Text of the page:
Tag Archives: Producer

Behind The Scenes: “The Big Short”

Here’s a peek behind the scenes of the major collaborators from “The Big Short”:

The film, directed by Adam McKay, is based on the book, “The Big Short: Inside The Doomsday Machine,” by Michael Lewis, and was adapted by McKay and Charles Randolph.

The film’s narrative is driven by four cynical, fringe Wall Street entities disgusted with the large banking institutions’ overriding greed for profits. They make the decision to capitalize on the ensuing housing market calamity and the financial meltdown of 2008 upon discovering the market frenzy is being driven by worthless “dog shit” collateral debt obligations.  viewed the film at the TCL Chinese Theater in Hollywood, California as the closing night film of the 2105 AFIFEST. It was also the film’s world premiere.

McKay chooses to inject a significant dose of humor in the early scenes to condition the audience receptors for what they are about to experience. Utilizing the Martin Scorsese docu-drama style in a similar setting with “Wolf of Wall Street,” a strong narrative voice dominates particular moments. Several of these deliberately break the ‘Fourth Wall” in the style of “Wolfie,” Jordan Belfort,  as the characters, including a hilarious cameo by Selena Gomez, speak directly into the camera to explain the complexities of Wall Street financials. The overall effect adds additional humor and adds another layer in creating a sense of authenticity and truth about the film’s subject matter.

After a rather lengthy dizzying, yet delightful, character introduction, the film picks up pace as the drama begins to unfold. Dr. Michael Burry, an eccentric financial analyst, with complete autonomy of an investment fund, uncovers variables in his economic forecast indicating a massive housing market collapse.  He informs his higher up, Lawrence Fields, played convincingly by Tracy Letts, of his discovery and creates a financial prospectus. In essence, he creates a commodity of selling short on bundled mortgages.

The bankers laugh as they willingly sell Burry all the “insurance” he wants. Word quickly spreads of Burry’s perceived madness in a after-work cocktail scene. With interest piqued upon overhearing the Wall Street gossip of the day, Jarred Bennett, portrayed by Ryan Gosling, scoops up the essence of Burry’s move. Soon, he sells a group led by Steve Carell’s all-too-human, Mark Baum to buy in.

As the debacle is in full free-fall, Baum struggles with disbelief as he and his group have bet against their own umbrella entity, Morgan Stanley. The final team that has uncovered the impending financial crisis, made up of two Wall Street neophytes and veteran Ben Rickert, played by one of the film’s producers, Brad Pitt, also struggles with the imploding financial system caused by corporate greed and indifference.

With a mammoth cast, McKay draws on a plethora of talent in the likes of Hollywood A-listers including Brad Pitt, Ryan Gosling, Selena Gomez, Christian Bale, Karen Gillan Steve Carell, Marisa Tomei, Melissa Leo and Finn Wittrock. McKay and Randolph create characters with witty dialogue coupled with complementary cinematography provided by Barry Ackroyd. The soundtrack carries a similar tone of “Wolf of Wall Street,” with a compilation of classic rock anthems. Nicholas Britell widely recognized for his work on Steve McQueen’s “12 Years a Slave,” where Britell composed on set the on-screen violin performances, work songs, dances and spiritual songs rarely misses a beat this time out. Much like another AFI FEST 2015 film, “The Clan,” Argentina’s official entry to the Academy of Motion Pictures Arts and Sciences Best Foreign Language Category for Oscar, “The Big Short,” musical score is often in juxtaposition to the the narrative and mise-en-scen adding a deeper visceral quality to the viewing experience.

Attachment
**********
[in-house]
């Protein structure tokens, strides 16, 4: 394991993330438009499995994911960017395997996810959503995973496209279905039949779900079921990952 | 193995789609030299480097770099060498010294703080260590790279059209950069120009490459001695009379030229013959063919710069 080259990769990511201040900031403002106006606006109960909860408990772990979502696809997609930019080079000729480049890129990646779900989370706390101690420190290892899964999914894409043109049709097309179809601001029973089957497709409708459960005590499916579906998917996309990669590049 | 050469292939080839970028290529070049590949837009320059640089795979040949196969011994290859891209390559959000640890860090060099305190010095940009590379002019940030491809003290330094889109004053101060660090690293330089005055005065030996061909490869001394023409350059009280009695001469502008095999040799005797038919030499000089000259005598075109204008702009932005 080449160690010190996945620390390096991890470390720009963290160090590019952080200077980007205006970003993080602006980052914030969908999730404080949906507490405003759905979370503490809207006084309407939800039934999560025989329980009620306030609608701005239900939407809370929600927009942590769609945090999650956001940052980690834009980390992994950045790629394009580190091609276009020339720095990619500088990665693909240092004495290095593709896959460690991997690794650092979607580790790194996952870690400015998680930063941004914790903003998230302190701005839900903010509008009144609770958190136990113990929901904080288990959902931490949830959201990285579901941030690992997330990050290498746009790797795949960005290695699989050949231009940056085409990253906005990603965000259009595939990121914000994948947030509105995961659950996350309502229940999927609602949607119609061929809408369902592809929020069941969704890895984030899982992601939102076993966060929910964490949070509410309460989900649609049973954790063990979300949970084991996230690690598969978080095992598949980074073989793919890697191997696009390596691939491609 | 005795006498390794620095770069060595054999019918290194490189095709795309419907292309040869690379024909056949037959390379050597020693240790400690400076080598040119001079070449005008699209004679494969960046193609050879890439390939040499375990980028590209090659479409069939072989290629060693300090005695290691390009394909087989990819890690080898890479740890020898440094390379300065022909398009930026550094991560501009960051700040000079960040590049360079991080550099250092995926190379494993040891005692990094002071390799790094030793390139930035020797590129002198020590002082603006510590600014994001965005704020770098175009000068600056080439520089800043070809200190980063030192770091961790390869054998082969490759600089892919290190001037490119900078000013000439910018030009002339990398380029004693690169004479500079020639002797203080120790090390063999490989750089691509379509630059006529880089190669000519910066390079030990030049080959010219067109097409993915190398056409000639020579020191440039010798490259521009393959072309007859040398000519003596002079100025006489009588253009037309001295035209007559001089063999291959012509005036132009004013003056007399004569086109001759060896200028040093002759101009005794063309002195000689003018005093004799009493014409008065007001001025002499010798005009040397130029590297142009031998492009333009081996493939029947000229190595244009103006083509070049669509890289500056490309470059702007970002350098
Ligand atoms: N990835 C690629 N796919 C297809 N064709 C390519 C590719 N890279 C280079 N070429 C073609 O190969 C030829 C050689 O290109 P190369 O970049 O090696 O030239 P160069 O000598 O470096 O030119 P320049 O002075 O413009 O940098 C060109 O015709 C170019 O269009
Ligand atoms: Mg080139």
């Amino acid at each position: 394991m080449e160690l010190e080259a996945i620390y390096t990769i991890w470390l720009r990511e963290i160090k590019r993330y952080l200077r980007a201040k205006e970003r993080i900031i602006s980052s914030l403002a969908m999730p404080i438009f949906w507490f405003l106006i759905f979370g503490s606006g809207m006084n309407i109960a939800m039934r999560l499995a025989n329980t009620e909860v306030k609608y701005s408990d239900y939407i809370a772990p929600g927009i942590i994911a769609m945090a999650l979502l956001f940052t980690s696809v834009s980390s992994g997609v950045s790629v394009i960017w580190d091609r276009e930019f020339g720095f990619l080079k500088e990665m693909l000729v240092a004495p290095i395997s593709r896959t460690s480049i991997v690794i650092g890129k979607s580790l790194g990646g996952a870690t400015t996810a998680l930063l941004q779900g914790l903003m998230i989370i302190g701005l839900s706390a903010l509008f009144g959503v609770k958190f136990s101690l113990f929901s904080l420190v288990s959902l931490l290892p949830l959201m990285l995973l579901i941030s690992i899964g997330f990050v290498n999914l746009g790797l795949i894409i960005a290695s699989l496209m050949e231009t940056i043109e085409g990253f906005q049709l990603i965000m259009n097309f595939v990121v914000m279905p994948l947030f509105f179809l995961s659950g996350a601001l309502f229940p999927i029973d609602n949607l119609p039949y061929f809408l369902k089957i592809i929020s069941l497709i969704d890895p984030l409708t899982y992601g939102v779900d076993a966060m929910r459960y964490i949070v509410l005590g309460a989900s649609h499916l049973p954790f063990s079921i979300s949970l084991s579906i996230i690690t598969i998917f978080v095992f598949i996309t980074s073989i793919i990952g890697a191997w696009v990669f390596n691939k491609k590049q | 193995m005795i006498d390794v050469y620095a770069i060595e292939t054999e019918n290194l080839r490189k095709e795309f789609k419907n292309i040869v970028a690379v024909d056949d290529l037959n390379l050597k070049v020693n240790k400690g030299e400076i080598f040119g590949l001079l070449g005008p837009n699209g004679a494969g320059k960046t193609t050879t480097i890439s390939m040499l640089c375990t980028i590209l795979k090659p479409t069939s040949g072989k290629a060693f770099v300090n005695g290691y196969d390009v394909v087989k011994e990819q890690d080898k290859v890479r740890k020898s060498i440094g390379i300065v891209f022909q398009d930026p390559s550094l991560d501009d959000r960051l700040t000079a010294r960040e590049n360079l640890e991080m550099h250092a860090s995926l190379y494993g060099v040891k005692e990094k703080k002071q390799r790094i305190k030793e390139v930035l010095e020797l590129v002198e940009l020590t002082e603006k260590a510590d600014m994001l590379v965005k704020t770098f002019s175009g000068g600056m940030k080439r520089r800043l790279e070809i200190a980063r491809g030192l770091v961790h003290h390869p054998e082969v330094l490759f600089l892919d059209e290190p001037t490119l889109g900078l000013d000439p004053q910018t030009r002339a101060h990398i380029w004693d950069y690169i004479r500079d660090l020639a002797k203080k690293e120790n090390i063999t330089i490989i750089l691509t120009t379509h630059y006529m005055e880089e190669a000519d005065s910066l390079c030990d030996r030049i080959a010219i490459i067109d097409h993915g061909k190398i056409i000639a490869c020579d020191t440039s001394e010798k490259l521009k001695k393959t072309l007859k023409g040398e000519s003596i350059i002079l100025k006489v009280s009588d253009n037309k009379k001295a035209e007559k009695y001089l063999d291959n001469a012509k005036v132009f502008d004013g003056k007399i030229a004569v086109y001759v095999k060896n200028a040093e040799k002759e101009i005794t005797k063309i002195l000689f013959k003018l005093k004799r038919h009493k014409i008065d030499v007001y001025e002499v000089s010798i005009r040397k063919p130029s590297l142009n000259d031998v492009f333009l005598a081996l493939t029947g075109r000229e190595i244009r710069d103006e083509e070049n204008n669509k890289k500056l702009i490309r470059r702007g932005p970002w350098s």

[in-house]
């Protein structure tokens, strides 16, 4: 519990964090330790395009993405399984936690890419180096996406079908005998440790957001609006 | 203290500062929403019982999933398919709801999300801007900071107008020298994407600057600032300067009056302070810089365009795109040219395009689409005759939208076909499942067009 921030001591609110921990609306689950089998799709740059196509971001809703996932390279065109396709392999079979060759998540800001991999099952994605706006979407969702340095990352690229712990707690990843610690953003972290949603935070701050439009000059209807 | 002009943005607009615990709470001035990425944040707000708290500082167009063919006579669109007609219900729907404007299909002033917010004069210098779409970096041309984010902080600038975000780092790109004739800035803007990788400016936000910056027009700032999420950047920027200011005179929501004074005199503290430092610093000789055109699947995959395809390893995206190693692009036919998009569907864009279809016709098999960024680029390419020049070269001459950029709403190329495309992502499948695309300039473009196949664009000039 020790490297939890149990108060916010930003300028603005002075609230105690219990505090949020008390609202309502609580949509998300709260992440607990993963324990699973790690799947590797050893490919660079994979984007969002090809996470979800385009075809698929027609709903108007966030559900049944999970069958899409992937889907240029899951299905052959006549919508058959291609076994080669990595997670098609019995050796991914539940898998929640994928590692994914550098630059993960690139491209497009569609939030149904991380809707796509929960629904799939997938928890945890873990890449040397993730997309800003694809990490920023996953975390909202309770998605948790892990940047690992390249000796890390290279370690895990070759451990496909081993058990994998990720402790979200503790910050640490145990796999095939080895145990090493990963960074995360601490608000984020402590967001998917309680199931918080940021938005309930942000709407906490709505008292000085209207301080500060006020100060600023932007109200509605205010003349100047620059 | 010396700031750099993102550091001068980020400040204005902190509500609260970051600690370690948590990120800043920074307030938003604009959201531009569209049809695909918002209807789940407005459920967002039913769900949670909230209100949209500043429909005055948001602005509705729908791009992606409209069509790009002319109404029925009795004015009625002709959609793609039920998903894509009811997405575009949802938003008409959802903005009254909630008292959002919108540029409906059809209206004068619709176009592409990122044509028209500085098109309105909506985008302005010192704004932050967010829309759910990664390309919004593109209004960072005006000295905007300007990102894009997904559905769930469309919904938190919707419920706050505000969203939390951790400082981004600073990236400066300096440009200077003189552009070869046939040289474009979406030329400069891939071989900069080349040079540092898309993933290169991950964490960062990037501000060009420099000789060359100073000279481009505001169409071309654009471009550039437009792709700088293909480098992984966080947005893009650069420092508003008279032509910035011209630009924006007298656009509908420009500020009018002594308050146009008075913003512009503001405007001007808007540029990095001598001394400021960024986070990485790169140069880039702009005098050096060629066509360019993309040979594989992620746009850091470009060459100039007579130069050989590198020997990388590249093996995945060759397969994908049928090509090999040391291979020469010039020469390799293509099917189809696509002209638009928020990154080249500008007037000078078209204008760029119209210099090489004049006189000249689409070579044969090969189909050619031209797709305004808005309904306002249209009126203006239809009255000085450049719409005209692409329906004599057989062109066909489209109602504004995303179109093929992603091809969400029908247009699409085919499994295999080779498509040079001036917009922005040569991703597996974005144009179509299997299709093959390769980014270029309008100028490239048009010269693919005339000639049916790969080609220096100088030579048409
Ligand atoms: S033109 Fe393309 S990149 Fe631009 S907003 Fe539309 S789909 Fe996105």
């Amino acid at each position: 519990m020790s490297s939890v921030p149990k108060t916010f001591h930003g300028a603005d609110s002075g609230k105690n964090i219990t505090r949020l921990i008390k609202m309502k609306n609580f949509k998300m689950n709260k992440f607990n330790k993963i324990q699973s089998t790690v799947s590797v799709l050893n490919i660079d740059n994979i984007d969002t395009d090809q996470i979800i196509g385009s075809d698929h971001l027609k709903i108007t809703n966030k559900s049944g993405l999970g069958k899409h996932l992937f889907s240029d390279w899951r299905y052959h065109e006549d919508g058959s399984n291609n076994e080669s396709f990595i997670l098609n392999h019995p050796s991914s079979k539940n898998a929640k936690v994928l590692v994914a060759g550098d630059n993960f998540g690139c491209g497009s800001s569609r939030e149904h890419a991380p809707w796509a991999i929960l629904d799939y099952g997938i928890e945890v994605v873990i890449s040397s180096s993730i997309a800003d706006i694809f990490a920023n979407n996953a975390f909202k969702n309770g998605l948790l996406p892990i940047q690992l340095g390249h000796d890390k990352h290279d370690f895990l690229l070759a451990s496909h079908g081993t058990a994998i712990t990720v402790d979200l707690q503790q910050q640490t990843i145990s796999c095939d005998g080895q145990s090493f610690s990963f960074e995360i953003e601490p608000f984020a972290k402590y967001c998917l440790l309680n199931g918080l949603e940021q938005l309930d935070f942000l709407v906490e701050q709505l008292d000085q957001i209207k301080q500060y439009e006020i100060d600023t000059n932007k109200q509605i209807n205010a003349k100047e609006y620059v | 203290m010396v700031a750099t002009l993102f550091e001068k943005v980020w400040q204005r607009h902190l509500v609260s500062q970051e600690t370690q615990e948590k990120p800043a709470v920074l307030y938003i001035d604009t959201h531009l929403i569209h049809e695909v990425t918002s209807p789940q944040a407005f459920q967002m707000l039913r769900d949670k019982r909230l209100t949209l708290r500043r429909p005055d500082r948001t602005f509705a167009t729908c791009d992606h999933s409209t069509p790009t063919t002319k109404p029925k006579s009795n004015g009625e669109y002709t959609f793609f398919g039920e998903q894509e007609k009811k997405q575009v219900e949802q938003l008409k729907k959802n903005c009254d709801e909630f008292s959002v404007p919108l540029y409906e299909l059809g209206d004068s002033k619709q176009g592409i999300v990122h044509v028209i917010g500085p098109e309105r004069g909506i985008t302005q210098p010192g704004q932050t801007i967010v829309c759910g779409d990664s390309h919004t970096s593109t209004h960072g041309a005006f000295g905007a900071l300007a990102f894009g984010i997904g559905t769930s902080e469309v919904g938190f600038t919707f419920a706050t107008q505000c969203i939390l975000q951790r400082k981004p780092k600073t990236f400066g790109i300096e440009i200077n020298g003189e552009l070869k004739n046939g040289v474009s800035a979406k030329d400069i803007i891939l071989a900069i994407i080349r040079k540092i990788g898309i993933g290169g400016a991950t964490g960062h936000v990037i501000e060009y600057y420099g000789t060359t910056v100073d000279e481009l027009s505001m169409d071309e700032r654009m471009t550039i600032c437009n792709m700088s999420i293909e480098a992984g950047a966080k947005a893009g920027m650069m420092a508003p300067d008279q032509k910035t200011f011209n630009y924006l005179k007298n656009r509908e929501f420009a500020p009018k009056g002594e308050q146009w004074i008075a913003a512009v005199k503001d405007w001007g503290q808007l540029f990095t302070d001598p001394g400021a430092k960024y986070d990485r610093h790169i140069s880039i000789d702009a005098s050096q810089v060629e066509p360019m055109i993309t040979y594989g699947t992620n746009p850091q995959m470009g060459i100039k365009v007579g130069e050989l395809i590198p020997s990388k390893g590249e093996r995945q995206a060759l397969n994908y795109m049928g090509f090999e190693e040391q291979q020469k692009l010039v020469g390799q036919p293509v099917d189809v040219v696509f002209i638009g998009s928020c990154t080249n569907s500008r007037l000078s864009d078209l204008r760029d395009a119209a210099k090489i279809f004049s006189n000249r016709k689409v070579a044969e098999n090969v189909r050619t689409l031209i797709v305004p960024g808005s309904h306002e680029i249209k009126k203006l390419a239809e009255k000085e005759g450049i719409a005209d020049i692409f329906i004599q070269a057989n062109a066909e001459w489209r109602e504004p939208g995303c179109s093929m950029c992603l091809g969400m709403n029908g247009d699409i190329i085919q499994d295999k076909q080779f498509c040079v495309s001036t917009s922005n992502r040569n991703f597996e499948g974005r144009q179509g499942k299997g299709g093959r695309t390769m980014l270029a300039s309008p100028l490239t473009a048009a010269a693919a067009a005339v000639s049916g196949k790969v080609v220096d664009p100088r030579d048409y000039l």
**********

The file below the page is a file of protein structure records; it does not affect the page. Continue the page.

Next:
In its most basic essence, “The Big Short,” builds on the visceral truth of Scorsese’s “Wolf of Wall Street.” It depicts a not-so-long-ago present where a noble ideal, making home ownership a reality for Americans, is bastardized by the indifferent market forces of capitalism. Probably not what Adam Smith had in mind when he penned his treatise, “The Wealth of Nations.” Warmly Recommended.


The Danish Girl

In Director Tom Hooper’s (King’s Speech, Les Miserables’) latest work, The Danish Girl, Brit Eddie Redmayne and Swedish starlet, Alicia Vikander deliver tour-de-force performances as Einar and Gerda Wegener, a loving Danish couple, struggling with transgender issues that culminates in the world’s first sex reassignment surgery.

Redmayne’s performance is generating significant Oscar buzz with most pundits proclaiming it’s his best performance to date surpassing last year’s Oscar winning portrayal of Steven Hawking, in Director James Marsh’s Theory of Everything. 

And not to be overlooked is Vikander’s screen steadying influence as Gerda. Gerda witnesses her husband Einar’s metamorphosis with a strength steeped in loving kindness.

Vikander’s momentum gathering acting locomotion is not going unnoticed. She’s received double nominations from the Hollywood Foreign Press Association for Best Actress for her work in The Danish Girl, and Best Supporting Actress for her work in  Ex Machina, in the upcoming 2016 Golden Globes.

I saw The Danish Girl last night at the Paseo Nuevo theater in Santa Barbara. Critics are praising the film for its arthouse aesthetics and its delicate handling of “an oh so often not talked about rather taboo topic” of (until the recent emancipation of Caitlyn Jenner) – transgenderism.